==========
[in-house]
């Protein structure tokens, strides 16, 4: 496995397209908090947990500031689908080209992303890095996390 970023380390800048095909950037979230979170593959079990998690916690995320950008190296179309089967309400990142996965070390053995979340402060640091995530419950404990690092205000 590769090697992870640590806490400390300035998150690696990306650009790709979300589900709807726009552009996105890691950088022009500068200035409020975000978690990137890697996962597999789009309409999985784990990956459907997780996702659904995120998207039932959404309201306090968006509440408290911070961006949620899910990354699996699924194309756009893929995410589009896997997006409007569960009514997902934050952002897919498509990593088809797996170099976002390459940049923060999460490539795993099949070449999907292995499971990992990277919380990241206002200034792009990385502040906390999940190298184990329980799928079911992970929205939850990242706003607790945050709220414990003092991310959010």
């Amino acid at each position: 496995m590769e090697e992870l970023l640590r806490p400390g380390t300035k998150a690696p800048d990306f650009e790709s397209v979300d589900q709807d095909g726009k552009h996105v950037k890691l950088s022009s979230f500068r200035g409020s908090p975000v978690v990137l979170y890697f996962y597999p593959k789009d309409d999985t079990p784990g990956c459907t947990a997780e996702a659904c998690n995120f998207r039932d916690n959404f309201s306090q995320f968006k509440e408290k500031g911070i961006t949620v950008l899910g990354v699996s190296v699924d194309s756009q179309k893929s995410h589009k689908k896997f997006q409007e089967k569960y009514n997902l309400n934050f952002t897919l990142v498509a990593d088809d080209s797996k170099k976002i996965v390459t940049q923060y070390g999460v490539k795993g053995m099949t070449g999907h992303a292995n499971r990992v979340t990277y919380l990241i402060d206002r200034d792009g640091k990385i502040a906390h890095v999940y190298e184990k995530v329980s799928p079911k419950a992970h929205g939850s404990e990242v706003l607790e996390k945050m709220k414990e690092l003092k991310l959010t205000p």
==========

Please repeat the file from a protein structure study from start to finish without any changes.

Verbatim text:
[in-house]
């Protein structure tokens, strides 16, 4: 496995397209908090947990500031689908080209992303890095996390 970023380390800048095909950037979230979170593959079990998690916690995320950008190296179309089967309400990142996965070390053995979340402060640091995530419950404990690092205000 590769090697992870640590806490400390300035998150690696990306650009790709979300589900709807726009552009996105890691950088022009500068200035409020975000978690990137890697996962597999789009309409999985784990990956459907997780996702659904995120998207039932959404309201306090968006509440408290911070961006949620899910990354699996699924194309756009893929995410589009896997997006409007569960009514997902934050952002897919498509990593088809797996170099976002390459940049923060999460490539795993099949070449999907292995499971990992990277919380990241206002200034792009990385502040906390999940190298184990329980799928079911992970929205939850990242706003607790945050709220414990003092991310959010």
């Amino acid at each position: 496995m590769e090697e992870l970023l640590r806490p400390g380390t300035k998150a690696p800048d990306f650009e790709s397209v979300d589900q709807d095909g726009k552009h996105v950037k890691l950088s022009s979230f500068r200035g409020s908090p975000v978690v990137l979170y890697f996962y597999p593959k789009d309409d999985t079990p784990g990956c459907t947990a997780e996702a659904c998690n995120f998207r039932d916690n959404f309201s306090q995320f968006k509440e408290k500031g911070i961006t949620v950008l899910g990354v699996s190296v699924d194309s756009q179309k893929s995410h589009k689908k896997f997006q409007e089967k569960y009514n997902l309400n934050f952002t897919l990142v498509a990593d088809d080209s797996k170099k976002i996965v390459t940049q923060y070390g999460v490539k795993g053995m099949t070449g999907h992303a292995n499971r990992v979340t990277y919380l990241i402060d206002r200034d792009g640091k990385i502040a906390h890095v999940y190298e184990k995530v329980s799928p079911k419950a992970h929205g939850s404990e990242v706003l607790e996390k945050m709220k414990e690092l003092k991310l959010t205000p």